Heartbroken, and at her wit’s end, she decided to lodge a police report, “We went to the Singapore Airport police force and explained our situation. The officer took down the details and registered our complaint.”

“He asked us if we suspected any foul play on the part of the airlines. We told the officer that Charlie has had a big struggle which is evident. Either the pet handlers chose to ignore it or they were not around for the entire period of time he was in the pet hold area.”

“He was a perfectly healthy dog. He was examined by a vet and the vet certificate was endorsed by AVA prior to travel.”

“The officer took pictures of how he was lying face down in the crate with just very little left of the wee pad left in the crate.” 

Shabana can’t get over the trauma of seeing her pet dog in that horrible condition, “After registering the complaint we called the dog undertakers who came to collect Charlie around 4:30 pm.”

“It is only when they removed Charlie from the crate we were horrified to see that he had chewed off his paw partially- there was blood on his paw and on the mouth.”

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PHOTO: FACEBOOK / SHABANA MARY KURUVILLA

“He has used his paws to break open the crate and in desperation had chewed up the wee pad. He appears to have suffered a heart attack from the stress.”

With a heavy heart, she collected the dog’s ashes and flew back to Ho Chi Minh City…

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PHOTO: FACEBOOK / SHABANA MARY KURUVILLA

Shabana feels that Singapore Airlines has no pet safety protocols in place and no trained staff who can handle pets. She has accused them of severe negligence and lack of responsibility, “Pets dying while on board is heard of. Never in the holding area.”

“Charlie deserves justice. Another pet should not meet the same fate. SIA has no right to be flying pets given the negligence they showed in Charlie’s case unless they come out with revisions in their pet handling policies.”

She shares this advice for all families travelling with pets in Singapore:

“Whichever Airline you choose, please insist on being there in the pet holding area till the time they are transported to the aircraft, or check on who is going to be with them in the pet holding area and how your pets are going to be handed if they become distressed.”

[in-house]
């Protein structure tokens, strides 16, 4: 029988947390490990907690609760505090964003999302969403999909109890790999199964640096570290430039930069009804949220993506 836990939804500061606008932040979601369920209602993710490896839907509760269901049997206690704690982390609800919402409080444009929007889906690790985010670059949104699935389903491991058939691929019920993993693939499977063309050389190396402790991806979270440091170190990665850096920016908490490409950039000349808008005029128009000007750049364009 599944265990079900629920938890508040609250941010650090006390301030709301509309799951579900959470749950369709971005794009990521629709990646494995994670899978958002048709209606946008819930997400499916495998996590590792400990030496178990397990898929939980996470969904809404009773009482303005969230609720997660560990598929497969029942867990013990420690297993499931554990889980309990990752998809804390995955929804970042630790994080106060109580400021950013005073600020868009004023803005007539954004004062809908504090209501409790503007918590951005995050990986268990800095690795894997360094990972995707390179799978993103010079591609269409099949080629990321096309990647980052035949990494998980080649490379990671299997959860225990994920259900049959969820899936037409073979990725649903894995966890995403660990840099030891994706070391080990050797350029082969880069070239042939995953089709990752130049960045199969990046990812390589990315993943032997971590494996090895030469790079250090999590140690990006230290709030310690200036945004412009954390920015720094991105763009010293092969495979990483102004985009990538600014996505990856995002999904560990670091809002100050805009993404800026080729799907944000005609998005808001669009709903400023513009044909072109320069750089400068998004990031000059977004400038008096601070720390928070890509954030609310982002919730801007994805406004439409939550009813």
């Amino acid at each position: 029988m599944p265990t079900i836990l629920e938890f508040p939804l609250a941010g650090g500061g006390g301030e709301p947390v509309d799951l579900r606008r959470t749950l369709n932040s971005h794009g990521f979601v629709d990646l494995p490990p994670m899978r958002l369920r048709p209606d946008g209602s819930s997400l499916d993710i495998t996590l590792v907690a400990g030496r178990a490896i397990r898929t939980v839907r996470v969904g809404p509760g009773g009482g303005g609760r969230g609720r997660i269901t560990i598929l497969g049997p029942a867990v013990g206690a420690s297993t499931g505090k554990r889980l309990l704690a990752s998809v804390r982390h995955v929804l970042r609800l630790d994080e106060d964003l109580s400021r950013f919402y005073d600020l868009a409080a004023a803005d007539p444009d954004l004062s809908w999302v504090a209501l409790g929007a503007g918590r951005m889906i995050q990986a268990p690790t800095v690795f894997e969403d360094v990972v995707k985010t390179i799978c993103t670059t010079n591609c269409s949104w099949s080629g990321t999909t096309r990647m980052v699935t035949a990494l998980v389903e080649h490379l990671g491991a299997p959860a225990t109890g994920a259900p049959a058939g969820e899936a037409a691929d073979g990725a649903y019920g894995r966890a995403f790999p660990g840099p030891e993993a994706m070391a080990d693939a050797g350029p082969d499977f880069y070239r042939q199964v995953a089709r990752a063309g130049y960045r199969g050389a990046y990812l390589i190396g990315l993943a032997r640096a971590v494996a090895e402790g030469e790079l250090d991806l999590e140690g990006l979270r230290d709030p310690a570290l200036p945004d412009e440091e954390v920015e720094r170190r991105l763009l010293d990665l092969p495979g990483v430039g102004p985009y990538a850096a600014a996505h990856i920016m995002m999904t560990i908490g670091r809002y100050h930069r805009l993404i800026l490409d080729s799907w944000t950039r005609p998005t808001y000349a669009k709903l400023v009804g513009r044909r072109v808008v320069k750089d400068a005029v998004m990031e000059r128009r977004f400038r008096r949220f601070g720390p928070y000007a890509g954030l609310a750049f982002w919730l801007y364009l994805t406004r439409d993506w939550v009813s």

“In the name of protocol they may not permit you to be around. Believe us they have no safety protocols that they observe and no one will be around watching with your pet.”

“Please question and understand how your pets are going to be handled before choosing the airline. You must insist that they inform you if your pet is distressed.”

Singapore Airlines responds 

The Singapore Airlines website lists what you should bear in mind before travelling with pets in Singapore. That includes getting your pet ready for travel, pet container requirements, charges and restricted dog breeds etc…

We contacted SIA over this serious issue, and this is their official statement:

“Singapore Airlines can confirm with regret that a pet dog belonging to passengers who travelled on flight SQ184 from Singapore to Ho Chi Minh City on 2 September 2017 had passed away while it was being transferred to the aircraft at Singapore Changi Airport.”

“We are conducting an investigation and for privacy purposes, we are unable to share further details. We wish to express our sincere condolences to the owners at this time.”

At this point of time, it is still unclear what exactly led to Charlie’s death. We hope Shabana and family gain strength to deal with their loss.

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PHOTO: FACEBOOK / SHABANA MARY KURUVILLA

Shabana’s words are heart-touching, “Charlie was the baby of our house and all of us loved him and cared for him deeply. Charlie was my daughter’s sibling and our son. It is hard to replace him. It is very difficult to cope with his loss.”

“In a new city without him, life seems empty. Time can heal is what they say. Time can heal certain wounds but the loss of a loved one hurts a lot and takes many years to heal. It does not matter if the loved one is a pet or a human.”

May justice prevail.

Also READ: The dos and don’ts before getting a family dog